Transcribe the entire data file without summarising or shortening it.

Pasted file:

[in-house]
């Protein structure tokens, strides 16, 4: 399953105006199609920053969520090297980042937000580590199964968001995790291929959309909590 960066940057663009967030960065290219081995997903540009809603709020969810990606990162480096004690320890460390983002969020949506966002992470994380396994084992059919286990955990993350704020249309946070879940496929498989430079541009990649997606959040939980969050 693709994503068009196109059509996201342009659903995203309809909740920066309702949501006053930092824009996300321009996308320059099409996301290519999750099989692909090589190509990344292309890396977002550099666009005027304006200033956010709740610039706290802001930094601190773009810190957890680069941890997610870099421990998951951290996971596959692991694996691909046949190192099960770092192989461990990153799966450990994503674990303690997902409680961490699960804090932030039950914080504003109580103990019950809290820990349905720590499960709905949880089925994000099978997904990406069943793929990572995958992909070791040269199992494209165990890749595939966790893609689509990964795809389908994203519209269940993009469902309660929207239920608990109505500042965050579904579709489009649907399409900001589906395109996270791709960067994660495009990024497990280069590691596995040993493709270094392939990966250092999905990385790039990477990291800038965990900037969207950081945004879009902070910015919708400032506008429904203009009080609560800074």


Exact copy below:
[in-house]
């Protein structure tokens, strides 16, 4: 399953105006199609920053969520090297980042937000580590199964968001995790291929959309909590 960066940057663009967030960065290219081995997903540009809603709020969810990606990162480096004690320890460390983002969020949506966002992470994380396994084992059919286990955990993350704020249309946070879940496929498989430079541009990649997606959040939980969050 693709994503068009196109059509996201342009659903995203309809909740920066309702949501006053930092824009996300321009996308320059099409996301290519999750099989692909090589190509990344292309890396977002550099666009005027304006200033956010709740610039706290802001930094601190773009810190957890680069941890997610870099421990998951951290996971596959692991694996691909046949190192099960770092192989461990990153799966450990994503674990303690997902409680961490699960804090932030039950914080504003109580103990019950809290820990349905720590499960709905949880089925994000099978997904990406069943793929990572995958992909070791040269199992494209165990890749595939966790893609689509990964795809389908994203519209269940993009469902309660929207239920608990109505500042965050579904579709489009649907399409900001589906395109996270791709960067994660495009990024497990280069590691596995040993493709270094392939990966250092999905990385790039990477990291800038965990900037969207950081945004879009902070910015919708400032506008429904203009009080609560800074």